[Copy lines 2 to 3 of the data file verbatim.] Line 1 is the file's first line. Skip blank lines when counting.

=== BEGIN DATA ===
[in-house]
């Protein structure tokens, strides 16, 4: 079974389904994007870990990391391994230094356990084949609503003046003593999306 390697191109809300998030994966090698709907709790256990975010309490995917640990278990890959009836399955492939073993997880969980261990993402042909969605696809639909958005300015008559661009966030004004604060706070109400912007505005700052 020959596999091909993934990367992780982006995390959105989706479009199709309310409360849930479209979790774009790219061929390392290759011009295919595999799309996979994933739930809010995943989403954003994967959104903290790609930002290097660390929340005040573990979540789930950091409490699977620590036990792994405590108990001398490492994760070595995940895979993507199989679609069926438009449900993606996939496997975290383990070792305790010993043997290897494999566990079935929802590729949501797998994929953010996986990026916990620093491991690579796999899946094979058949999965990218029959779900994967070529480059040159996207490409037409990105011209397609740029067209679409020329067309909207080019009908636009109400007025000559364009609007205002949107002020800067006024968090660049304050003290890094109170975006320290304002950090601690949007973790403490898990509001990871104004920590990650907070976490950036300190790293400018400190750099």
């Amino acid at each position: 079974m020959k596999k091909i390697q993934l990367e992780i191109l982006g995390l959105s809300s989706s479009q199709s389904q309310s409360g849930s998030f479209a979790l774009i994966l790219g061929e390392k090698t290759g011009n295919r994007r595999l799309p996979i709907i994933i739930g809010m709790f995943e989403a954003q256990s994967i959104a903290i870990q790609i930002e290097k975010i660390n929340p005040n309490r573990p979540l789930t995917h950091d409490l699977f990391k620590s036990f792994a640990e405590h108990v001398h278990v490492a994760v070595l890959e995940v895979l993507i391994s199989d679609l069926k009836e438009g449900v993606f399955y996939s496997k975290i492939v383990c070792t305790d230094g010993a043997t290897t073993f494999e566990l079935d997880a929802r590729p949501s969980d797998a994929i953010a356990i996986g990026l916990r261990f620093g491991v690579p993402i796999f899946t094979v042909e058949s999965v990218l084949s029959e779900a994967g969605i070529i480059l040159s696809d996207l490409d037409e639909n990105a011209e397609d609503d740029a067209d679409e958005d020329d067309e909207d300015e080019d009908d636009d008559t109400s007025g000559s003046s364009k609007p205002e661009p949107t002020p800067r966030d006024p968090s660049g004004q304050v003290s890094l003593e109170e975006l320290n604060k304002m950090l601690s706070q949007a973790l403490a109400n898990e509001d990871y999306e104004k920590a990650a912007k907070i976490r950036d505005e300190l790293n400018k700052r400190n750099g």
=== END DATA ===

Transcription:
């Protein structure tokens, strides 16, 4: 079974389904994007870990990391391994230094356990084949609503003046003593999306 390697191109809300998030994966090698709907709790256990975010309490995917640990278990890959009836399955492939073993997880969980261990993402042909969605696809639909958005300015008559661009966030004004604060706070109400912007505005700052 020959596999091909993934990367992780982006995390959105989706479009199709309310409360849930479209979790774009790219061929390392290759011009295919595999799309996979994933739930809010995943989403954003994967959104903290790609930002290097660390929340005040573990979540789930950091409490699977620590036990792994405590108990001398490492994760070595995940895979993507199989679609069926438009449900993606996939496997975290383990070792305790010993043997290897494999566990079935929802590729949501797998994929953010996986990026916990620093491991690579796999899946094979058949999965990218029959779900994967070529480059040159996207490409037409990105011209397609740029067209679409020329067309909207080019009908636009109400007025000559364009609007205002949107002020800067006024968090660049304050003290890094109170975006320290304002950090601690949007973790403490898990509001990871104004920590990650907070976490950036300190790293400018400190750099």
């Amino acid at each position: 079974m020959k596999k091909i390697q993934l990367e992780i191109l982006g995390l959105s809300s989706s479009q199709s389904q309310s409360g849930s998030f479209a979790l774009i994966l790219g061929e390392k090698t290759g011009n295919r994007r595999l799309p996979i709907i994933i739930g809010m709790f995943e989403a954003q256990s994967i959104a903290i870990q790609i930002e290097k975010i660390n929340p005040n309490r573990p979540l789930t995917h950091d409490l699977f990391k620590s036990f792994a640990e405590h108990v001398h278990v490492a994760v070595l890959e995940v895979l993507i391994s199989d679609l069926k009836e438009g449900v993606f399955y996939s496997k975290i492939v383990c070792t305790d230094g010993a043997t290897t073993f494999e566990l079935d997880a929802r590729p949501s969980d797998a994929i953010a356990i996986g990026l916990r261990f620093g491991v690579p993402i796999f899946t094979v042909e058949s999965v990218l084949s029959e779900a994967g969605i070529i480059l040159s696809d996207l490409d037409e639909n990105a011209e397609d609503d740029a067209d679409e958005d020329d067309e909207d300015e080019d009908d636009d008559t109400s007025g000559s003046s364009k609007p205002e661009p949107t002020p800067r966030d006024p968090s660049g004004q304050v003290s890094l003593e109170e975006l320290n604060k304002m950090l601690s706070q949007a973790l403490a109400n898990e509001d990871y999306e104004k920590a990650a912007k907070i976490r950036d505005e300190l790293n400018k700052r400190n750099g």